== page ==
One of the top three substances of youth misuse in Greater Lowell is marijuana. Marijuana is officially called cannabis, and is also referred to as “weed”, “grass”, and “pot”. Marijuana contains a mind-altering chemical called tetrahydrocannabinol (THC). Even though adult-use cannabis is now legal in Massachusetts for adults, 21+, it is still illegal for anyone under the age of 21.

Marijuana Health Risks

  • Using marijuana can impact decision-making. You might do things that could result in injury.
  • Marijuana can change the way things appear (your perception) and slow your reaction time, which may affect your ability to drive or operate machinery safely.
  • Smoke hurts your lungs. When you smoke cannabis, you inhale toxins, irritants, and carcinogens like those found in tobacco smoke. Smoking marijuana can lead to a greater risk of bronchitis, cough, and phlegm production. These symptoms generally improve when people quit smoking cannabis.
  • Secondhand marijuana smoke contains THC and many of the same toxic compounds found in tobacco smoke. It could affect anyone who breathes it in, especially pregnant women, babies, and children.
  • Smoking marijuana may increase your blood pressure, can raise your heart rate, and/or increase the risk of heart attack. If you smoke regularly over the long term, it can lead to heart disease.
  • For more risks check, check out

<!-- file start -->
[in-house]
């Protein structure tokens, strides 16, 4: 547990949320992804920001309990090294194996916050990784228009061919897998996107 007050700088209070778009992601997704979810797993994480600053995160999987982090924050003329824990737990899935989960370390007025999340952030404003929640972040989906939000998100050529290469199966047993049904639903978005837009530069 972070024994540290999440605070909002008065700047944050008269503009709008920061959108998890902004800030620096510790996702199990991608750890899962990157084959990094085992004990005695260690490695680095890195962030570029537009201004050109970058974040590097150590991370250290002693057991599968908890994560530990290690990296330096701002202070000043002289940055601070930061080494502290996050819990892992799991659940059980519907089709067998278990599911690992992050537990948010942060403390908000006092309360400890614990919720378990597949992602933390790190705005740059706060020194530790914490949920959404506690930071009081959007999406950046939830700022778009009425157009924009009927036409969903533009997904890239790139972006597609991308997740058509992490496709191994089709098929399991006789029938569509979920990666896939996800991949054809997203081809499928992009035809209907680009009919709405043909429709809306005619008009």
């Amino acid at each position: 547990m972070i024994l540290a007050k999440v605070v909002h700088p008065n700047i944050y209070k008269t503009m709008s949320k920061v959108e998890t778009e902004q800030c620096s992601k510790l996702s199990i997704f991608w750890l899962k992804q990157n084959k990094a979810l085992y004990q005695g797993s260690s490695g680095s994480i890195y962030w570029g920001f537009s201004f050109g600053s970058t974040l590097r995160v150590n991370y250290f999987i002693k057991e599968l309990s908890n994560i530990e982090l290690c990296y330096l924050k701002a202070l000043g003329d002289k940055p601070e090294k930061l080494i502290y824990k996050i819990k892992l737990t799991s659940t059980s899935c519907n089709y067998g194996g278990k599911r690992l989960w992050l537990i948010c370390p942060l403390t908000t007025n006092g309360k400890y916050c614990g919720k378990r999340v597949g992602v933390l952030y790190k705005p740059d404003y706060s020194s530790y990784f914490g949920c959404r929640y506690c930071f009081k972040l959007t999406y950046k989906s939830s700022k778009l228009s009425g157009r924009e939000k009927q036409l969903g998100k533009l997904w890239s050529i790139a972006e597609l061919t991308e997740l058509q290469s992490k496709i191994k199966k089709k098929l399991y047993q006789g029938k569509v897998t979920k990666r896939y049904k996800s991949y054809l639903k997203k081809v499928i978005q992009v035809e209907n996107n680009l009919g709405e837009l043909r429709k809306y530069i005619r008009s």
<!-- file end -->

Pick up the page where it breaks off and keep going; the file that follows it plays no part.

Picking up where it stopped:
Side Effects of Using Marijuana

Marijuana can sometimes cause the following side effects:

  • Paranoia
  • Disorientation
  • Preoccupation with visual, taste and audio stimuli
  • Trouble with memory and ability to focus
  • Slower reaction times
  • Increased appetite
  • Red eyes
  • Dry mouth
  • Elevated blood pressure and heart rate

Marijuana Misuse Prevention Tips for Parents

Before you talk with your kids, it’s good to know the facts. Find out about the Massachusetts marijuana laws, the effects marijuana can have on the health of your child, and some suggestions on ways to discuss marijuana.

  • It is still against the law for youth under the age of 21 to use marijuana for non-medical reasons.
  • Be a role model. Teens watch their parents. Your example helps to guide their choices.
  • Teens are much less likely to use drugs when parents are involved in their lives. Listen when your child is taking. Take interest in their interests. Share experiences.
  • Set clear rules with your child and follow through with consequences.
  • Support your child. Teens who have support from a variety of adults are less likely to use alcohol and other drugs.
  • Looking for more prevention tips? Check out the following websites: Massachusetts Department of Public Health and

Know the Laws

  • You cannot use cannabis in any form – smoking, vaping, eating, or otherwise – in public or on federal land.
  • Like alcohol, you cannot have an open container of any form of marijuana in the passenger area of your car while on the road or at a place where the public has access.
  • Employers, landlords, cities, and towns may have their own policies about the use of marijuana. Check with them to see what is allowed.
  • You can have up to one ounce of marijuana on you and up to 10 ounces in your home. If you are growing cannabis, You can have up to six plants in your home and up to 12 plants for two or more adults.
  • It is illegal to drive with marijuana across state lines.
  • For more information, click HERE.

Free Resources

Looking for free educational resources? Check out the Mass Clearing House!